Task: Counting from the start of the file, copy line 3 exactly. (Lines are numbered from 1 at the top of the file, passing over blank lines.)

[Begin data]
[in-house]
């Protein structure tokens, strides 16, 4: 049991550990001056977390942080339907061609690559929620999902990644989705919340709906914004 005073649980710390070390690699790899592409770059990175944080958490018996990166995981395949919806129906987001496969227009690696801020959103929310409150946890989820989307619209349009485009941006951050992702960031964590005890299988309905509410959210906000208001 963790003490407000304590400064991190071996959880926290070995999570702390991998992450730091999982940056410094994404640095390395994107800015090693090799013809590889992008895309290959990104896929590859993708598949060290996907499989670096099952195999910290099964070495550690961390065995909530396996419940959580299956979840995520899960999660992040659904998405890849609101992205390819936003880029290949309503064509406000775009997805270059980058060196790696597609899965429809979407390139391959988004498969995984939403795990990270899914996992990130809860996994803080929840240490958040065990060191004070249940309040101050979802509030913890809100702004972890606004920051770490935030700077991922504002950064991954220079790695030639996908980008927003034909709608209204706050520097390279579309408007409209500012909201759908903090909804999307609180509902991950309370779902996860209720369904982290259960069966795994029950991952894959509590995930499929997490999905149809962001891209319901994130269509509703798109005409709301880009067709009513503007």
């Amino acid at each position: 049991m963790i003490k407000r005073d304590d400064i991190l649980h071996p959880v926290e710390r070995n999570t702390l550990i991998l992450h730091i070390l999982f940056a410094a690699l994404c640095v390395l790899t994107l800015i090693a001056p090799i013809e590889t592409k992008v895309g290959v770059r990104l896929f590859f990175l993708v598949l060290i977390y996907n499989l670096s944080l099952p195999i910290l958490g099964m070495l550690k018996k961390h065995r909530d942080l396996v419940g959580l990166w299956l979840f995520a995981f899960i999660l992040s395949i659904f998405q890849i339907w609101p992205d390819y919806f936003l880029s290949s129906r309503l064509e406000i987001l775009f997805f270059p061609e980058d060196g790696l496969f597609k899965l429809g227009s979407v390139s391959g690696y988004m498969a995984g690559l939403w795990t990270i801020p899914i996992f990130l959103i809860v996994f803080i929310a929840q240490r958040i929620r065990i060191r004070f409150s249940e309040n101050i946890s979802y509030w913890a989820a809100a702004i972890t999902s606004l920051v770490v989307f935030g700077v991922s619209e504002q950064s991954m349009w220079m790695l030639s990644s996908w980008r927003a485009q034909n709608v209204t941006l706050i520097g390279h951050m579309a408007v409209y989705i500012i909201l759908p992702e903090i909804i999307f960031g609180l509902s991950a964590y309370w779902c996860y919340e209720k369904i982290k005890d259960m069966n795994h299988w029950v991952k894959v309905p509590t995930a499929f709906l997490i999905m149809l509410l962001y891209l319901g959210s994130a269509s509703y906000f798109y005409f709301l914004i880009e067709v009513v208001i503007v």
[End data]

């Amino acid at each position: 049991m963790i003490k407000r005073d304590d400064i991190l649980h071996p959880v926290e710390r070995n999570t702390l550990i991998l992450h730091i070390l999982f940056a410094a690699l994404c640095v390395l790899t994107l800015i090693a001056p090799i013809e590889t592409k992008v895309g290959v770059r990104l896929f590859f990175l993708v598949l060290i977390y996907n499989l670096s944080l099952p195999i910290l958490g099964m070495l550690k018996k961390h065995r909530d942080l396996v419940g959580l990166w299956l979840f995520a995981f899960i999660l992040s395949i659904f998405q890849i339907w609101p992205d390819y919806f936003l880029s290949s129906r309503l064509e406000i987001l775009f997805f270059p061609e980058d060196g790696l496969f597609k899965l429809g227009s979407v390139s391959g690696y988004m498969a995984g690559l939403w795990t990270i801020p899914i996992f990130l959103i809860v996994f803080i929310a929840q240490r958040i929620r065990i060191r004070f409150s249940e309040n101050i946890s979802y509030w913890a989820a809100a702004i972890t999902s606004l920051v770490v989307f935030g700077v991922s619209e504002q950064s991954m349009w220079m790695l030639s990644s996908w980008r927003a485009q034909n709608v209204t941006l706050i520097g390279h951050m579309a408007v409209y989705i500012i909201l759908p992702e903090i909804i999307f960031g609180l509902s991950a964590y309370w779902c996860y919340e209720k369904i982290k005890d259960m069966n795994h299988w029950v991952k894959v309905p509590t995930a499929f709906l997490i999905m149809l509410l962001y891209l319901g959210s994130a269509s509703y906000f798109y005409f709301l914004i880009e067709v009513v208001i503007v």